The usefulness of surveys in which respondents make predictions about the economy and other future events can be much-improved by better survey design, research has shown.
Studies have looked at ways to improve consumer expectation surveys of inflation - used by central banks to inform key monetary policy decisions – and surveys in which teenagers make predictions about significant life events, which can feed into decisions of social policies.
When Professor Wandi Bruine de Bruin of Leeds University Business School and Professor Baruch Fischhoff of Carnegie Mellon University, both psychologists, undertook studies on these topics and others, they were concerned that questions used in earlier surveys were open to misinterpretation, casting doubt on the use of the results.
In their work, they were joined by leading economists, including those working in the research branch of the US Federal Reserve.
The economists and psychologists collaborated on all stages of survey design and analysis, particularly the phrasing of the questions, with psychologists working to make the economists’ concepts comprehensible to survey respondents.
Professor Bruine de Bruin said: “Consumer expectation surveys of inflation provide an insight into what is happening ‘on the ground’ economically and are used by central banks and economists to inform financial decisions affecting interest rates, durable goods purchases and wage negotiations.
“The main US survey, used for many years, asked respondents whether they think ‘prices in general’ will go up or down in the next 12 months and by what percentage they think this might change. However, responses tend to show large variations and people’s expectations of inflation often prove quite different from the actual rate of inflation. This has called into doubt the surveys’ usefulness.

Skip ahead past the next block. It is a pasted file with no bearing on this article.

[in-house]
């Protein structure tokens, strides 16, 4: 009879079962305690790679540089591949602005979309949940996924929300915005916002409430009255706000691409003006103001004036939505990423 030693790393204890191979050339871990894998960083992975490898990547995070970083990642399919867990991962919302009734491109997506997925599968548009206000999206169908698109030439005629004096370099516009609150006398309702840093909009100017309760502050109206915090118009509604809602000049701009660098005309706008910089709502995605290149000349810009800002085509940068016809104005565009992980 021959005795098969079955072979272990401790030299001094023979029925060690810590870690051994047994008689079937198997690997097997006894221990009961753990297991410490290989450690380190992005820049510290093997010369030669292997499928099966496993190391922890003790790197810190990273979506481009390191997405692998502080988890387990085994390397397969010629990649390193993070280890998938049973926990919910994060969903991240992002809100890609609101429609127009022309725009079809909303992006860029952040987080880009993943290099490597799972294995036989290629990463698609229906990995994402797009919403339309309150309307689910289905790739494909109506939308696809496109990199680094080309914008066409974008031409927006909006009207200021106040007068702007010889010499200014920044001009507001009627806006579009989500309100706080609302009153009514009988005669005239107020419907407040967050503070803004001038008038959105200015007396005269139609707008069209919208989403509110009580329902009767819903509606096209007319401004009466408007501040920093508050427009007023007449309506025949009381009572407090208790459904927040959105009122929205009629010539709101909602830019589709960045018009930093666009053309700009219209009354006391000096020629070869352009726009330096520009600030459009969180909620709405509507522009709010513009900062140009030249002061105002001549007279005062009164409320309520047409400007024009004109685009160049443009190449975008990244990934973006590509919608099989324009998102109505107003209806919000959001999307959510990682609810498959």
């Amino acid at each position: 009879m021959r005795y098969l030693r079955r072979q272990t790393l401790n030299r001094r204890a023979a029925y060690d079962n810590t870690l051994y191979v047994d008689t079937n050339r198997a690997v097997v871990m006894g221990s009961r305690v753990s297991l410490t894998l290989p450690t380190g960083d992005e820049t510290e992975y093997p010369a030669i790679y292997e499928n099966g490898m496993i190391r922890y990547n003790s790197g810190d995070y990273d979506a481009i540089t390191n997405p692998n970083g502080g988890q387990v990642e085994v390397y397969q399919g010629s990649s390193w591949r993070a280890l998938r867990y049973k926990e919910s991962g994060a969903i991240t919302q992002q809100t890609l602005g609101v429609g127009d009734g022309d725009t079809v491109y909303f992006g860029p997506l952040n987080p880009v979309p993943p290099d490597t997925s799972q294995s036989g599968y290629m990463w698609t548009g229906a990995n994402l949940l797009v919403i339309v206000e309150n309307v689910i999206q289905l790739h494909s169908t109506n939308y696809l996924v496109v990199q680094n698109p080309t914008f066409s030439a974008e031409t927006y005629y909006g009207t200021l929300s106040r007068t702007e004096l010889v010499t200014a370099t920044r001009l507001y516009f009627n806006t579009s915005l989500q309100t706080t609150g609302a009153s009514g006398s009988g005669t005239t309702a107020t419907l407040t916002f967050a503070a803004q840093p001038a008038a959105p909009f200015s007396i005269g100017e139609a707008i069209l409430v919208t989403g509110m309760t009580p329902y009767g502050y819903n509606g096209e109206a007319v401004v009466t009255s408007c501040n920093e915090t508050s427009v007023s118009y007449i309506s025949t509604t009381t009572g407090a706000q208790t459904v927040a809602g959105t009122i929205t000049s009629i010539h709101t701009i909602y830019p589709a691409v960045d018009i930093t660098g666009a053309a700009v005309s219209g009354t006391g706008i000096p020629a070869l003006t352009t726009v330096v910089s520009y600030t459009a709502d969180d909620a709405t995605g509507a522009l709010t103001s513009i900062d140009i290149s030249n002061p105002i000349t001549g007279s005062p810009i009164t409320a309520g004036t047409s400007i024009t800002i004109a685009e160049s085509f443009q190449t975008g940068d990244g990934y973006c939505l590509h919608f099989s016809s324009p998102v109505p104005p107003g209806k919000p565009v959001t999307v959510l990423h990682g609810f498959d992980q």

“Similarly, previous surveys in which teenagers were asked about the chances that they would go to university, get married and have children asked questions in ways that teenagers sometimes misunderstood or felt uncomfortable answering.”
Professor Baruch Fischhoff of Carnegie Mellon University said that the problem lies partly in conventional academic training. He said: “Economists involved in consumer expectation surveys aren’t trained in survey design. As a result, the questions they ask may not be understood as intended. Psychologists have training in survey design, but do not know the questions central to economic research. As a result, they may ask questions the responses to which are not that useful.”
Professor Bruine de Bruin summarized the findings: “We identified four elements central to sound survey design: having a shared research goal; having common ground in shared methodology; genuine collaboration, with common language and ownership; and gaining mutual benefit from the research and its products.”
The research is published in the Proceedings of the National Academy of Sciences (PNAS).